A Confession…

See the lovely planter above? The one with the lopsided pinwheel? That is one of my latest victims. Yes, while I can manage to garden pretty well outdoors, I am abysmally awful with indoor plants. Out of the few plants I have inadvertently killed only one survived- an English Ivy plant. The planter above does have  something growing, but I have no idea what it is. I got this planter, with beautiful ALOE VERA plants in it, from my mother’s house so the green thing inside is some mystery plant that decided it liked the sunshine. Yes, I killed an Aloe Vera Plant this year. RIP poor plant. And I know how I did it. I am just too attentive when it comes to indoor plants. I over water and that begins their downfall. I really thought I would do better with this plant, but nope. Apparently 2x a month is still too times too many. Luckily I have the rest of my life to correct this fault of mine,  I just need to get my courage back up to purchase something with a high probability of dying again. 🙂

So does anybody have any disaster proof plants that are good to grow indoors? I’d love to have some green inside and to help with the air purification of my home. Of course I have pets and small children, so I know that can be limiting.

I will have another post on how my outdoor garden is growing coming soon.

Stay tuned~


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Gardening Art and Science: I’m heavy on the Science, but mindful of the Art

Gardening is a mix of art and science. I am kind of a science nerd so I have done the following things to help my garden and yard to be successful:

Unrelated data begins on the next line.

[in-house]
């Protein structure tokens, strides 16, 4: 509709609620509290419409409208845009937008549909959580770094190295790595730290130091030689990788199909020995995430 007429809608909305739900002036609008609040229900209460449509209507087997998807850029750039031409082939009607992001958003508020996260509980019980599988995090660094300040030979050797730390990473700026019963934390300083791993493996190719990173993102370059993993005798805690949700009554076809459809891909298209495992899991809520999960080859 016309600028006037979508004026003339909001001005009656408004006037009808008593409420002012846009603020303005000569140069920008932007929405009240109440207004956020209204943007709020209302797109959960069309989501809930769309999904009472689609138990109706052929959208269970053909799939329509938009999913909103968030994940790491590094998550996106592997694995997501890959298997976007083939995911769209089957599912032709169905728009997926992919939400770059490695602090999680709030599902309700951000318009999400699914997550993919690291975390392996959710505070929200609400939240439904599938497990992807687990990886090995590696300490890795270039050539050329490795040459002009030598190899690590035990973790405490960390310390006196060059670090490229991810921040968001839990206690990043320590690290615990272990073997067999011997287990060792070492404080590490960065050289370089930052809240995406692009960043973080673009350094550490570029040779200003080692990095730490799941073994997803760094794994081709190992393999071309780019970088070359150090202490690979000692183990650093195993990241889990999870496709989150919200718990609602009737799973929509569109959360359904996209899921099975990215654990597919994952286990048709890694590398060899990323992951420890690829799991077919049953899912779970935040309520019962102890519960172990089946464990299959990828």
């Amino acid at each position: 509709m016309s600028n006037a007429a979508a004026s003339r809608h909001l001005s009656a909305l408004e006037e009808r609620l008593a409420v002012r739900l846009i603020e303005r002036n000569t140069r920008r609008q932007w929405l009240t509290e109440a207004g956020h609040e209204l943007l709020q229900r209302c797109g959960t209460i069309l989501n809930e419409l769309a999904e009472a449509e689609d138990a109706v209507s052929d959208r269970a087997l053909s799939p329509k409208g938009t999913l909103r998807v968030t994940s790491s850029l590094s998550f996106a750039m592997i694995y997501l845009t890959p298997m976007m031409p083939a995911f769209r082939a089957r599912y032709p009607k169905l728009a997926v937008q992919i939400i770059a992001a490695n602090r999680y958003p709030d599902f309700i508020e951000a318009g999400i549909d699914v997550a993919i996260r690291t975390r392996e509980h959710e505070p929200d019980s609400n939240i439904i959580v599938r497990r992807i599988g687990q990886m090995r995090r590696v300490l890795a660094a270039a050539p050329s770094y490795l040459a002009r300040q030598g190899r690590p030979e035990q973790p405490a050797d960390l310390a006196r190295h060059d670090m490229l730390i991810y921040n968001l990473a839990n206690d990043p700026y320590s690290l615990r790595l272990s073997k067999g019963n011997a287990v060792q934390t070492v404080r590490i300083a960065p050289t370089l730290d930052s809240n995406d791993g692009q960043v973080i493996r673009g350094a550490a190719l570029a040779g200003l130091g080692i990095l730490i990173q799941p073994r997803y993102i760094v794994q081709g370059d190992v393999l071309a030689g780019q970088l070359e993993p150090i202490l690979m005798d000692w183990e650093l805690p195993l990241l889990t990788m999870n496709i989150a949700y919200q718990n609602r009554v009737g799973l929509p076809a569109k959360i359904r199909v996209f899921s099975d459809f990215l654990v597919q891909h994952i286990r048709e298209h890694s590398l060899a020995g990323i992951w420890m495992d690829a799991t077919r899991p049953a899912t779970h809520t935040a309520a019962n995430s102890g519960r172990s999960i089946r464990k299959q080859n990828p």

I read gardening books from cover to cover. And then proceed to highlight and underline them. And then I create an excel spreadsheet from what I read.

I am one of the few 30 something female regulars at my local garden/lawn shop. And I bring my gardening notebook with me sometimes. I am definitely “unforgettable.”

I took a soil report of my yard so I could accurately fertilize and lime it.

I measure how much water my sprinkler system doles out so I don’t under or over water my grass.

I am the crazy lady in my jeans, long sleeves, and sometimes face mask, that is racing around the yard with my broadcast spreader before the rain comes (sometimes just minutes before).

I realize that gardening is a lot of Art too. So while I do all of the aforementioned things, there is no guarantee in gardening. I am just driven to grow food with little pesticides for my family to eat so we can be healthier (and it’s fun too), and also to have a nice yard that we can enjoy where we will be more motivated to spend time outside (although we already like being outside).

My garden is slooowly growing. I will take some pictures soon so you can see its progress. Right now it’s raining. Yes! I love the rain. 🙂

Stay tuned~

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Current State of (the) Garden

This is the current state of my vegetable garden. I planted it a little a month ago and it’s doing pretty well.  I have already thinned most things out (and weeded it after these pictures were taken).

In the first square (L to R), I planted peas (Dwarf Gray Sugar), cilantro, carrots (Scarlet Nantes), and Apollo arugula. I also have marigolds bordering it two sides and nasturtiums and zinnias on the other two. The Arugula is growing like crazy but it’s starting to get HOT here, so I am picking it all the time so I can make pesto (and feed our bearded dragon- she has expensive tastes). My lovely husband built the cage around my peas (sorry it doesn’t show up that well). They say they do not require staking, but are literally attaching themselves to each other so I thought the stakes would help.